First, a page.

Players given clean chit, says BCCI
The ICC's Anti-corruption and Security Unit is understood to have found no corroborating evidence against the three international cricketers who had been accused by former IPL chairman Lalit Modi of having received affluent gifts, in cash and kind, from an Indian businessman. The ICC has not officially commented on the ACSU's investigation but it was alluded to by the BCCI on Monday, which said it had not received any information from the ICC and hence believed the players had been given a clean chit.
"The follow-up is there is nothing in that," BCCI secretary Anurag Thakur said at a press conference. "If they had found something, they would have reported it back to us. If there is nothing from the ICC on it, it has to be a clean chit."
Modi, in a letter to ICC chief executive David Richardson in October 2013, had said he had been informed that the three cricketers - Suresh Raina, Ravindra Jadeja and Dwayne Bravo - had received houses and cash from a real estate baron, who is an alleged bookie.
While confirming Modi's letter on Sunday, an ICC spokesperson had stated "standard operating procedures" had been followed, including informing the BCCI's ACSU. The procedure involved the ICC carrying out an investigation and arriving at a conclusion as to whether charges could or could not be laid against the players involved. The home boards of the three players mentioned in the Modi letter would have been informed as to the details of the investigation.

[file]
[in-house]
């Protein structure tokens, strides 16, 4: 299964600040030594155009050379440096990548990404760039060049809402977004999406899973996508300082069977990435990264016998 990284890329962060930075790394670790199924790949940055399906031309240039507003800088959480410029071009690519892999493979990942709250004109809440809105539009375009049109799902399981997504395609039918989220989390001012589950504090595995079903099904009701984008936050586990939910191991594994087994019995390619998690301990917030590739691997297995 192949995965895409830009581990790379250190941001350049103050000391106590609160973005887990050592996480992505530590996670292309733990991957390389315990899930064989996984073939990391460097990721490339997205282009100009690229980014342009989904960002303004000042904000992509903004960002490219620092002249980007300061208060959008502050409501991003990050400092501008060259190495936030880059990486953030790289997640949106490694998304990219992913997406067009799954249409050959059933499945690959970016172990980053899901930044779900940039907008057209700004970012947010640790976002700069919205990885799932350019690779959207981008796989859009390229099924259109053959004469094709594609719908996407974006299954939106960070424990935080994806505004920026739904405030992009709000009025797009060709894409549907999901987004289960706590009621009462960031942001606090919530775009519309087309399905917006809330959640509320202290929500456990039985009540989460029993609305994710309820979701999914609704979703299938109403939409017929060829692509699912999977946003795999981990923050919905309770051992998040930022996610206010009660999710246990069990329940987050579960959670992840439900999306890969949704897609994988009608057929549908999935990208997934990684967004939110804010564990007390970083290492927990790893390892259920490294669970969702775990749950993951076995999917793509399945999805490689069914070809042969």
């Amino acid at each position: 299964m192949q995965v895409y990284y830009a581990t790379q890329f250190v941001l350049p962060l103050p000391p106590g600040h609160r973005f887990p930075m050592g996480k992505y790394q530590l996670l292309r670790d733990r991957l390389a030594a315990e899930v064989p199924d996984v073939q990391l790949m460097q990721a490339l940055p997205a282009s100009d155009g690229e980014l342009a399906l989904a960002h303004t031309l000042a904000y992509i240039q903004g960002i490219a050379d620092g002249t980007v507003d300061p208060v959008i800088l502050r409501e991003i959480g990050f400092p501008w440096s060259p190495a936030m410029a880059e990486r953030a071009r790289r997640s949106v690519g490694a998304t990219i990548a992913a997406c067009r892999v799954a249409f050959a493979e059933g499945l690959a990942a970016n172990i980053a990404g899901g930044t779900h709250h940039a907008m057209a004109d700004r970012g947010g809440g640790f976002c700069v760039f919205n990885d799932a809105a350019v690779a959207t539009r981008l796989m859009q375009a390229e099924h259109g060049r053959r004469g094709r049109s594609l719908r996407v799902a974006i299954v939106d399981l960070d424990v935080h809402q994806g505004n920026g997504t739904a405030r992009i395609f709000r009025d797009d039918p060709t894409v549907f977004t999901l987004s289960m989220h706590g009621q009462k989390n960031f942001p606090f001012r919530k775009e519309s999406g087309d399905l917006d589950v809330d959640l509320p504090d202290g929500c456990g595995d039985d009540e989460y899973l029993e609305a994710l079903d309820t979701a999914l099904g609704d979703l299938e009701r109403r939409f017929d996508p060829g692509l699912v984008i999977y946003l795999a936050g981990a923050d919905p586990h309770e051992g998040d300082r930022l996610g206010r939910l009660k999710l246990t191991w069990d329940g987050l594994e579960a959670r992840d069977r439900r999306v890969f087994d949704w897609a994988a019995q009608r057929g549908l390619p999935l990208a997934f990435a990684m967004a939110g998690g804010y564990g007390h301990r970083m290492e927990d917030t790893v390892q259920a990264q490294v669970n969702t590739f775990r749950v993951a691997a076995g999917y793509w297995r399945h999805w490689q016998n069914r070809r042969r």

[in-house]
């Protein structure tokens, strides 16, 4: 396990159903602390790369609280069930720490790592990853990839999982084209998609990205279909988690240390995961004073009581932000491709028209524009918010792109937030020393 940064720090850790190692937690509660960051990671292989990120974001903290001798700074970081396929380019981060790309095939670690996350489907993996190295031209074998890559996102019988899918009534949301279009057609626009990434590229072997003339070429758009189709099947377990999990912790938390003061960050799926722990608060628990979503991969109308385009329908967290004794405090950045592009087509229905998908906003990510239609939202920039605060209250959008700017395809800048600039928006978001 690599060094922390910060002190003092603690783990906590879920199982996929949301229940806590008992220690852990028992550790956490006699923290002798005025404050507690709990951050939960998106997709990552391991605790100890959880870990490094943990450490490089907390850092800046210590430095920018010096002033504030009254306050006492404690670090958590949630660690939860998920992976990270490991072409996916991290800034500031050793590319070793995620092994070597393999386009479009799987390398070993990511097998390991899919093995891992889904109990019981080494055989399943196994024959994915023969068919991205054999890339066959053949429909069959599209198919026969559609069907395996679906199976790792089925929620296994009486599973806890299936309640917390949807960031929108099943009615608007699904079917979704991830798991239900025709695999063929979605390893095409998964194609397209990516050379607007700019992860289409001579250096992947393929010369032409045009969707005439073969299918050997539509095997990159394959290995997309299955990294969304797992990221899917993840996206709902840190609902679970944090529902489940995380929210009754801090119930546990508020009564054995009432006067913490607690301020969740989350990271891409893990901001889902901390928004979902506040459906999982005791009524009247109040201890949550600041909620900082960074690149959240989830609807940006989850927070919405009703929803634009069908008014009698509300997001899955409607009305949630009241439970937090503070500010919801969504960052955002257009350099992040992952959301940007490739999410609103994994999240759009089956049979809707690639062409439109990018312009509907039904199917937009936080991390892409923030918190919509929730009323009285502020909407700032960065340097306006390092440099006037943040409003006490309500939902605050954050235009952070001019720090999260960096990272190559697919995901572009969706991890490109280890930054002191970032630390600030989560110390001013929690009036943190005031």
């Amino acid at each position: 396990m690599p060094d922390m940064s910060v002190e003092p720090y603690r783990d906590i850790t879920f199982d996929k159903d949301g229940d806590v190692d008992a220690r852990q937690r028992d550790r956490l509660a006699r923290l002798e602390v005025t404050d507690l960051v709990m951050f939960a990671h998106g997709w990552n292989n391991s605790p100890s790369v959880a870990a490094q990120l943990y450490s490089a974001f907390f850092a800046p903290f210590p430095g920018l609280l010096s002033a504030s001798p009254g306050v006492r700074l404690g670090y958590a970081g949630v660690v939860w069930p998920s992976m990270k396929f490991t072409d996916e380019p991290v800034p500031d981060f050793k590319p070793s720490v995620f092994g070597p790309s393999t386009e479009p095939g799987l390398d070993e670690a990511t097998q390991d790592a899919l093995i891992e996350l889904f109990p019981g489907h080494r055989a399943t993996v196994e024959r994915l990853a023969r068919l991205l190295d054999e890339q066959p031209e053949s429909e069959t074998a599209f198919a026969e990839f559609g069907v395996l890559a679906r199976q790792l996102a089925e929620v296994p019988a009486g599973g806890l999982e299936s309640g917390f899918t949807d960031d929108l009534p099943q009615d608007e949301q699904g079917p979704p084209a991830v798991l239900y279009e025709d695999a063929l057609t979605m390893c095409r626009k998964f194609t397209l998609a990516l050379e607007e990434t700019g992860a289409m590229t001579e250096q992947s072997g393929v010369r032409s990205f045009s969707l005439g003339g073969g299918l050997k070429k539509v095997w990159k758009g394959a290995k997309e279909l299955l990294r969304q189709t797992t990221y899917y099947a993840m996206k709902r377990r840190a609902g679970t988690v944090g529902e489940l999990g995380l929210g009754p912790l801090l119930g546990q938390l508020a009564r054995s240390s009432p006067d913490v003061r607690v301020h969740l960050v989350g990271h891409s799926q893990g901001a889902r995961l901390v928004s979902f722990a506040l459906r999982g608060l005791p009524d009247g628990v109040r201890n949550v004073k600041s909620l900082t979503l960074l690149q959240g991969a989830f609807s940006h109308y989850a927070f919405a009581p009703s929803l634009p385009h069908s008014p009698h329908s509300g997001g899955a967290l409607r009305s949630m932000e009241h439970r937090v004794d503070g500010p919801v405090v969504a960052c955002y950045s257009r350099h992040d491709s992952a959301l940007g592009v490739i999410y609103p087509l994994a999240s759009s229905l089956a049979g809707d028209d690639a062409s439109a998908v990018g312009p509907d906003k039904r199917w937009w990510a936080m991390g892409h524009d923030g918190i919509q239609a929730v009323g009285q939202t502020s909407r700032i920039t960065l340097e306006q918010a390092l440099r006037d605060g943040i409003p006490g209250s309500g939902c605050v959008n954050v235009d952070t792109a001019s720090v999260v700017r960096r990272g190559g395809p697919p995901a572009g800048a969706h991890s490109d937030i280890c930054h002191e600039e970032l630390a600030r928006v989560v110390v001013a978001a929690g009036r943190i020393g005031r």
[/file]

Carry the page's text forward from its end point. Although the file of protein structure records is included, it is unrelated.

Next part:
"The jurisdiction of the three players was under the ICC because they are international players. And if they have conducted an inquiry, they will be able to say something on the outcome of the ICC inquiry," Thakur said.
All the three players named have been key members of the Chennai Super Kings, the franchise that is owned India Cements, which in turn is owned by the family of former BCCI president N Srinivasan. During the 2013 IPL corruption scandal, Srinivasan's son-in-law Gurunath Meiyappan was arrested for betting on IPL games. While the team has been under Supreme Court investigation since then, Srinivasan has taken over as the ICC chairman.
Asked if the Srinivasan-led BCCI would have swept the matter under the carpet or if the BCCI is throwing the ball back into the ICC's court, Thakur replied in negative. "We are not passing the buck to ICC. When someone plays international cricket, it's the ICC ACSU's responsibility to investigate his deeds. ICC has investigated into the case and ICC is better placed to comment on its outcome. They haven't informed anything in writing to the BCCI."